JS: Chinese medicine became my practice when I went to Chinese medical school but before that in 1988 I went to a Buddhist seminary. At seminary you’re given what’s called the preliminary practices, the core of which is to contemplate that death comes without warning and that everything in this world is impermanent. And so you could say that the contemplation of impermanence was my main practice at that point and so simultaneously I was doing that and then I went to acupuncture school so at the same time I was also doing sadhana practice in the Buddhist tradition which is more about the potential of energy, similar to Chinese medicine in certain ways only again, the methods are different but the goal is to use the energy you find in your world, in yourself to wake up, to be more present and more alive and more healthy and so I did that for many years as part of my main practice and when I got out of acupuncture school, and I had mentioned that I was studying with Sharon Weizenbaum who was teaching something that she calls mandala acupuncture which is a way of looking at the body and touching the body so that you gain information directly from it, and for me I would call that a practice because I feel like I learned so much just everyday from people’s bodies about what it means to listen to the body and what it means to have a body and what it means to work with the body and so, in a certain sense for me that was the practice of medicine which became my main practice for fifteen years. Throughout that time, I did various forms of qigong and taichi, I learned from in school, I learned the yang form of tai chi and when I was living in Vermont I learned something called Hua Yu style taichi and I also began to study calligraphy at that point. So I began to study with a woman, she was a Buddhist but she also studied with a Chinese person in Boston and learned to do calligraphy and learned this Hua Yu style of tai chi so, I lived in Vermont for about twelve years so probably for all of those years with the exception of maybe the first two, I was studying with her. And Jeffrey has taught us Chen style [tai chi form] and what else . . . calligraphy and qi gong and I would say taking pulse is a practice too. Learning to listen to the pulses. And I continue to do sitting practice, meditation practice. I continue to do sadhana practice, I continue to do qigong and I teach my clients qigong too, mostly the 8 brocades, which I actually learned the 8 brocades in the context of a meditation instructor’s program for three years I did a teacher training program for teaching Buddhist practice and we learned to do this qi gong and we actually did a lot of qigong during that time. And it had to do with visualizing energy movement as well. So, most recently, I’ve taken up a shaking practice, which is also a Daoist practice that you you probably know relates really well to doing Divergence and so I’ve been experimenting with how that works. And the other practice that I do a lot is divination. So actually I just did divination yesterday because it was the [summer] solstice. And that, again, it’s an amazing practice to that regularly and begin to sort of understand what the meaning of those hexagrams are. One of the things I’ll share that happened yesterday was I have this client who was working with me and we’re going the divergent release and I explained to him sort of how the needle technique was working to help him and we did this reading for him yesterday and it was Hexagram 17- Sui – Following which has got an open line at the top and the Trigram Zhen- Shake which has two open lines and one yang line at the bottom and when I explained to him this hexagram he was like, isn’t that the needle technique that we’re doing? Shaking and opening and I was like, “yeah, exactly, wow.” It was perfect that he understood and it was perfect that he recognized it, you know, and he pulled it, he created it and it couldn’t have been more on point, so to speak. It was great, it’s seventeen, that hexagram, Sui-Following Basically means to keep following the energy that’s already in motion, that it’s all moving in a good way.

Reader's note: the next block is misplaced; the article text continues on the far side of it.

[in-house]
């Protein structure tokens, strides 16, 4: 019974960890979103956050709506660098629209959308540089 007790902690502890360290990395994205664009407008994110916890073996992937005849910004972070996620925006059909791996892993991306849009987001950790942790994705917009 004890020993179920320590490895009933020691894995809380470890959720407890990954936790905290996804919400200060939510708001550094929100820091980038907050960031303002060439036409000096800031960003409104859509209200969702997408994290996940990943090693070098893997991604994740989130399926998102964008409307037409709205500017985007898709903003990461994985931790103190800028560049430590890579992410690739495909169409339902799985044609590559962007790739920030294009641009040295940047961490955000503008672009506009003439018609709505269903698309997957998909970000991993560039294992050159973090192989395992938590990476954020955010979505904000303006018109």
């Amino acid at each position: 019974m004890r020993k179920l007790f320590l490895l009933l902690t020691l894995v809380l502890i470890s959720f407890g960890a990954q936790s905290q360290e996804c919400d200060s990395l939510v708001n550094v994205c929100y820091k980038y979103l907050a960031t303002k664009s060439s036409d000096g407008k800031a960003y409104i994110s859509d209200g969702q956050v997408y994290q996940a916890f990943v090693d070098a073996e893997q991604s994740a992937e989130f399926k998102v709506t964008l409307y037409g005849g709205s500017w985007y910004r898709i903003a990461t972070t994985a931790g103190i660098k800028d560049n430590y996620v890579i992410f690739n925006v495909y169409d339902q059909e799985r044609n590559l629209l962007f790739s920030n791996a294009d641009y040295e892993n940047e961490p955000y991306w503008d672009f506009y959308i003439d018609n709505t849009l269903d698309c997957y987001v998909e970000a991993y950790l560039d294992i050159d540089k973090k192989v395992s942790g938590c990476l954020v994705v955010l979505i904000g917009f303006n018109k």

MBP: Can you tell me more about the shaking technique?